Directory Traversal Vulnerability

Directory Traversal Defined

Directory Traversal (DT) is a HTTP exploit that malicious hackers use in order to gain access to account directories and the data contained within. A successful exploit can result in the entire web server being compromised, including access to directories that are used to control access to restricted areas. For example, the Root Directory is the top-level directory on the server’s file system. Directory Traversal can be used to gain unauthorized access to this sensitive directory. However, Access Control Lists (ACLs) can be used to control and manage user access for viewing, modifying and executing files.

This vulnerability occurs when browser input is not properly validated, thus allowing malicious attackers to gain access to privileged areas. The Directory Traversal vulnerability can be found in multiple coding languages including Perl, PHP, Apache, Python, ColdFusion and others.

How the DT exploit works

There are two main types of DT vulnerabilities – web server vulnerabilities and application code vulnerabilities.

  • Web server: This type of attack typically targets the execution of files. A customized URL containing the name of the target file is sent to the web server along with specific escape codes and other malicious commands. These escape codes allow the attacker to bypass filtering software which results in unauthorized execution of the target file.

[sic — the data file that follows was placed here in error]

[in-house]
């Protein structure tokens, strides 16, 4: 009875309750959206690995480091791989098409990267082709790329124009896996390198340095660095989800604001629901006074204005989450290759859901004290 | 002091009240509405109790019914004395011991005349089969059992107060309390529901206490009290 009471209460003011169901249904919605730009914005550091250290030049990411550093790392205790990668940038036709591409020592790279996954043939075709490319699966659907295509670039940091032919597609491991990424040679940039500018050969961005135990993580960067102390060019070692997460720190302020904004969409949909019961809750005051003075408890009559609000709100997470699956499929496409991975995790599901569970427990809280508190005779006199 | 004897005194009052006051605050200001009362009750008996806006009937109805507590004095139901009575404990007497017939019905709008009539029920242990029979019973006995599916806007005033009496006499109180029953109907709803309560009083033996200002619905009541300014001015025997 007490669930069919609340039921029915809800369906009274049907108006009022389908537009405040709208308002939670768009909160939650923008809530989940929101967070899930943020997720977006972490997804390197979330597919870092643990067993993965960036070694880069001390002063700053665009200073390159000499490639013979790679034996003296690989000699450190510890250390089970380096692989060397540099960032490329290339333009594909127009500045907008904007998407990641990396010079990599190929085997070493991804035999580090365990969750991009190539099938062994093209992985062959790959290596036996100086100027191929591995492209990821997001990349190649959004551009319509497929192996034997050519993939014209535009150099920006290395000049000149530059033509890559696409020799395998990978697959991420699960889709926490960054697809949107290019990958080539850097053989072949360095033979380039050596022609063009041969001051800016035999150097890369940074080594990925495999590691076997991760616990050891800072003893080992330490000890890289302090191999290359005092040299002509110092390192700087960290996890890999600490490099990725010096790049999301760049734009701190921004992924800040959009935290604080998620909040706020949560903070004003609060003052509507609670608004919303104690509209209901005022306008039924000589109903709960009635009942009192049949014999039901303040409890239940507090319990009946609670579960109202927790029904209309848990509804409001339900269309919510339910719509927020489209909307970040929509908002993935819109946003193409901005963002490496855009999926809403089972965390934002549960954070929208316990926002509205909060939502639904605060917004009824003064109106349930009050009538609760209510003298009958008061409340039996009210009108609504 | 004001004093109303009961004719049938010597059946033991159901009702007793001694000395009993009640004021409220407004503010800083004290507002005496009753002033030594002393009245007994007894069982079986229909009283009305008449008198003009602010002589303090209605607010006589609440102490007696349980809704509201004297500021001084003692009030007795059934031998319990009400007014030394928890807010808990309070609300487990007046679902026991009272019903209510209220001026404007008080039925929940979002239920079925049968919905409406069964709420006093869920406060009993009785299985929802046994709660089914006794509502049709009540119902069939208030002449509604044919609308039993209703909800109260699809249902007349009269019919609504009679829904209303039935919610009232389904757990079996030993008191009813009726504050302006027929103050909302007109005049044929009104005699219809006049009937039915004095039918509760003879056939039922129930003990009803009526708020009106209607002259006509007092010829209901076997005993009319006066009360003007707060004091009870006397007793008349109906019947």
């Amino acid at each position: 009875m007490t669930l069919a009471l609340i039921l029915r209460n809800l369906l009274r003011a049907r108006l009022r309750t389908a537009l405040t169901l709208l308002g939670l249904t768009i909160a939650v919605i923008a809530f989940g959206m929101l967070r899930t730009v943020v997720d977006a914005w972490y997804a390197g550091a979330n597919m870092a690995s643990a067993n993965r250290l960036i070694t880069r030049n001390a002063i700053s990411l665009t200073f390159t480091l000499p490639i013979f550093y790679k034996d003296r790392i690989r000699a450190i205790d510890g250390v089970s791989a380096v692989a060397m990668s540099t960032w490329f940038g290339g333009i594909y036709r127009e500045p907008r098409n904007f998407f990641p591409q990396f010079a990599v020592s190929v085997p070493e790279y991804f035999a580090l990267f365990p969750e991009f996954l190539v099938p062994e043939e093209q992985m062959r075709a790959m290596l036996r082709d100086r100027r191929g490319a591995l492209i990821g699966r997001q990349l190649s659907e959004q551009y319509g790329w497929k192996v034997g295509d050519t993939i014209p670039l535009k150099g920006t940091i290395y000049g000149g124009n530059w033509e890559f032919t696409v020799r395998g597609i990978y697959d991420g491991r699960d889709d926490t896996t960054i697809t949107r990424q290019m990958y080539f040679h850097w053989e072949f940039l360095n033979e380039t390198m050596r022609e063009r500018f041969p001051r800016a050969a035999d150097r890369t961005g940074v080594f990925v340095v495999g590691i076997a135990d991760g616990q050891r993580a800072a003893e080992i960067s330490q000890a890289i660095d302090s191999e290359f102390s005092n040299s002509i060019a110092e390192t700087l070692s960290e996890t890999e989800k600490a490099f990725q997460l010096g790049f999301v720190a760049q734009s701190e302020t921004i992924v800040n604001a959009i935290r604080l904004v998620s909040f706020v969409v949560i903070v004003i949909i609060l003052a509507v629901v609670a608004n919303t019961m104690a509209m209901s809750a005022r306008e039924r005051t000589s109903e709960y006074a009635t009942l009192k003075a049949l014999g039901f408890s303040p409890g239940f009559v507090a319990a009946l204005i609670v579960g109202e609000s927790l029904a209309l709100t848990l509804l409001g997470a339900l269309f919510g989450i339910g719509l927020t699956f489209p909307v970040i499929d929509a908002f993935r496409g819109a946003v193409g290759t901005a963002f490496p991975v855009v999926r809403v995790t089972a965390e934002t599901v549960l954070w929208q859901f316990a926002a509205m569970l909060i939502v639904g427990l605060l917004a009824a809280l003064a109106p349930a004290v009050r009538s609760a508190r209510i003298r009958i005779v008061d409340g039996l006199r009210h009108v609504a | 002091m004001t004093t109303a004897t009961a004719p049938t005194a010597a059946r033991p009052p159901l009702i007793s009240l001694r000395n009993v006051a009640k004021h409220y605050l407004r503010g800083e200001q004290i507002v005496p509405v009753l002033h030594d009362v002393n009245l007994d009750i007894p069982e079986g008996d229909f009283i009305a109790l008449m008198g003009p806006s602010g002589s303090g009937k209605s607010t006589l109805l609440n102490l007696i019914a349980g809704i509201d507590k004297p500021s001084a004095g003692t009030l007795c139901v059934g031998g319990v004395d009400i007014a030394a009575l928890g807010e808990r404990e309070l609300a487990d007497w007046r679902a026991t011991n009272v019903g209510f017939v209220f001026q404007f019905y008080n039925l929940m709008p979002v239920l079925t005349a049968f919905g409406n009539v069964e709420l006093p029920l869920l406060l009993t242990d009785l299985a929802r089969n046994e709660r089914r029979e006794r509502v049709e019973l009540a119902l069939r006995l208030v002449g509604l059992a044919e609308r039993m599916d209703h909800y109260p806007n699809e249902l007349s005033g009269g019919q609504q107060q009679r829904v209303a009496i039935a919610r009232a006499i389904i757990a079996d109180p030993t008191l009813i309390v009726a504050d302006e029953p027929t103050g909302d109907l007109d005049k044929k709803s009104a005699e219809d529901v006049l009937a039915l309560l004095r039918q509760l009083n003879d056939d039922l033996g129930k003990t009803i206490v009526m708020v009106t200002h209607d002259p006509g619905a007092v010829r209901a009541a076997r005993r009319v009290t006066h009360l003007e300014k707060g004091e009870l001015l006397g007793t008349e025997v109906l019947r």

• Application code: This exploit is performed when an attacker sends a customized URL to the web server that commands the server to return specific files to the application. But first, the attacker must discover the correct URL that commands the application to retrieve the file from the web server. Once the URL has been discovered, it is modified with the name of the target file for the purpose of maliciously executing it.

How to prevent DT exploits

Proper methods of input validation should be implemented to defend against DT vulnerabilities. Once all input commands are validated, malicious attackers have no way to access the aforementioned Root Directory, nor can they execute any restricted files. Filters can also be used to further restrict commands and user input. These filters typically block escape codes and other malicious commands that are typically used by attackers to bypass filters and other restrictions. All software should be kept up-to-date by installing patches and security updates on time.

See Directory Traversal Cheat Sheet, Attack Examples & Protection at Vulnerability Knowledge Base.

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